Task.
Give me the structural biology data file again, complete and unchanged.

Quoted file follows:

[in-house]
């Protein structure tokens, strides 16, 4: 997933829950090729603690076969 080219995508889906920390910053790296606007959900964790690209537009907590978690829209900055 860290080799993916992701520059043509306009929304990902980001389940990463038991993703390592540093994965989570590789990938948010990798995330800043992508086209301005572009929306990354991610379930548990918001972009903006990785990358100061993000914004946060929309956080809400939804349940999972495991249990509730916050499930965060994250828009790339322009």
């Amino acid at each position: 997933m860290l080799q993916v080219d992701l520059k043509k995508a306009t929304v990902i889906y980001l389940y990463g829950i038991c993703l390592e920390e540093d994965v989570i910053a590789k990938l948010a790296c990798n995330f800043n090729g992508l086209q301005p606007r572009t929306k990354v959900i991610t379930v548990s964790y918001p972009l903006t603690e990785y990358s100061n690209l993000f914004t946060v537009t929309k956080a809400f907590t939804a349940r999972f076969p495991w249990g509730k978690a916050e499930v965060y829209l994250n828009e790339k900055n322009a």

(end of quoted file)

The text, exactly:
[in-house]
């Protein structure tokens, strides 16, 4: 997933829950090729603690076969 080219995508889906920390910053790296606007959900964790690209537009907590978690829209900055 860290080799993916992701520059043509306009929304990902980001389940990463038991993703390592540093994965989570590789990938948010990798995330800043992508086209301005572009929306990354991610379930548990918001972009903006990785990358100061993000914004946060929309956080809400939804349940999972495991249990509730916050499930965060994250828009790339322009």
């Amino acid at each position: 997933m860290l080799q993916v080219d992701l520059k043509k995508a306009t929304v990902i889906y980001l389940y990463g829950i038991c993703l390592e920390e540093d994965v989570i910053a590789k990938l948010a790296c990798n995330f800043n090729g992508l086209q301005p606007r572009t929306k990354v959900i991610t379930v548990s964790y918001p972009l903006t603690e990785y990358s100061n690209l993000f914004t946060v537009t929309k956080a809400f907590t939804a349940r999972f076969p495991w249990g509730k978690a916050e499930v965060y829209l994250n828009e790339k900055n322009a």